"There is a terrible war coming, and these young men who have never seen war cannot wait for it to happen, but I tell you, I wish that I owned every slave in the South, for I would free them all to avoid this war."
"It is history that teaches us to hope."
"Never do a wrong thing to make a friend or to keep one."
"We must expect reverses, even defeats. They are sent to teach us wisdom and prudence, to call forth greater energies, and to prevent our falling into greater disasters."
"There is no more dangerous experiment than that of undertaking to be one thing before a man's face and another behind his back."
"I like whiskey. I always did, and that is why I never drink it."
~ All from Robert Edward Lee, 1807 - 1870
Robert Edward Lee was born at Stratford, Virginia on this day~ January 19th~ in 1807. He was the son of Revolutionary War hero Henry "Lighthorse Harry" Lee and Mary Curtis Lee. He graduated second in his class from West Point in 1829. He was the only cadet ever to graduate without a single demerit. Lee entered the Army Corps of Engineers after graduation and served in peacetime on various civil projects including building fortifications in St. Louis and New York harbors. He served with distinction in the Mexican American war, and his commander noted that "success in Mexico was largely due to the skill, valor, and undaunted courage of Robert E. Lee."
It was when he was, by chance, at Washington City he was sent to arrest John Brown at Harper's Ferry, W.Va., after Brown had taken over the U.S. arsenal there.
Lee was anything but eager to see the United States split. He believed in a unified country and didn't want to counteract the work of George Washington, a personal hero. Furthermore, he didn't believe in slavery. Noting that it had a detrimental effect on masters as well as slaves, he freed all the slaves he inherited.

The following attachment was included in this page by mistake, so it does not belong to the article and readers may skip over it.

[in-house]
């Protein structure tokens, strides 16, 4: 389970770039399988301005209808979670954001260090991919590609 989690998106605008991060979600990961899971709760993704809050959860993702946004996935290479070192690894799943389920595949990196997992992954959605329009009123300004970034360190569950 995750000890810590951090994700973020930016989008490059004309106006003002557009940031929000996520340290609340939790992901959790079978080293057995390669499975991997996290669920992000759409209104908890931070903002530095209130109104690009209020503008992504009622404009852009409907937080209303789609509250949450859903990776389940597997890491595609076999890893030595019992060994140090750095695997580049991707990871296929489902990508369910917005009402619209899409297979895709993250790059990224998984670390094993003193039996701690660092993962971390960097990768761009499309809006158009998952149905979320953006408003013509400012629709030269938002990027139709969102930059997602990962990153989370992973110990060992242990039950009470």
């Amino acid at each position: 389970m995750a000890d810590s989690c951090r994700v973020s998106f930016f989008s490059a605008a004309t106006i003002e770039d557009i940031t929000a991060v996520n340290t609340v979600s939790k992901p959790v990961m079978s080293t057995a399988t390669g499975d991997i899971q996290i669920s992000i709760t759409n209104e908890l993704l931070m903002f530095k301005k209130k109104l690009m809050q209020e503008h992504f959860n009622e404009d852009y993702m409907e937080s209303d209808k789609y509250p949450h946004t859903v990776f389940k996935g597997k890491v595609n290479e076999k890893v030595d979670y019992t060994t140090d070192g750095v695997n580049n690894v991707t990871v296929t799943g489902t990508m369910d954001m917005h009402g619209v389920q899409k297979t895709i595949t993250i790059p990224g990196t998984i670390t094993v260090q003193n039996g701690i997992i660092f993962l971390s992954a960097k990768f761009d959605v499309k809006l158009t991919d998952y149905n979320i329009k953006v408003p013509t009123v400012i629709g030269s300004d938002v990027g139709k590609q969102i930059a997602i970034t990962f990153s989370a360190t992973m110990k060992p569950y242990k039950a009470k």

When Lincoln offered him command of the Union Army, Lee resigned rather than lead troops against his home state of Virginia. Early in the Civil War, Lee commanded Virginia's army and naval forces, then served as a military aide to Confederate President Jefferson Davis. In July 1862, Lee took command of the Army of Northern Virginia. During the next three years Lee's leadership of this army made him famous as a general. Despite being greatly outnumbered, his army was able to win some battles, fight to stalemates in others and attack into Northern territory several times.
His men respected him as a stern taskmaster and disciplinarian. Lee was never known to smoke, drink alcohol or curse.
On April 9, 1865, General Lee Surrendered at Appomattox Court House, leading to the end of the Civil War
Lee became president of Washington College in Lexington, Va. (now Washington & Lee University). He urged Southerners to work to restore the peace and unite the country. Lee died Oct. 12, 1870, five-and-a-half years after the war ended. His courage, honor, and character made him respected even in the north. His request for amnesty was however rejected and his citizenship was not restored until 1975, when it was restored posthumously by an act of the U.S. Congress.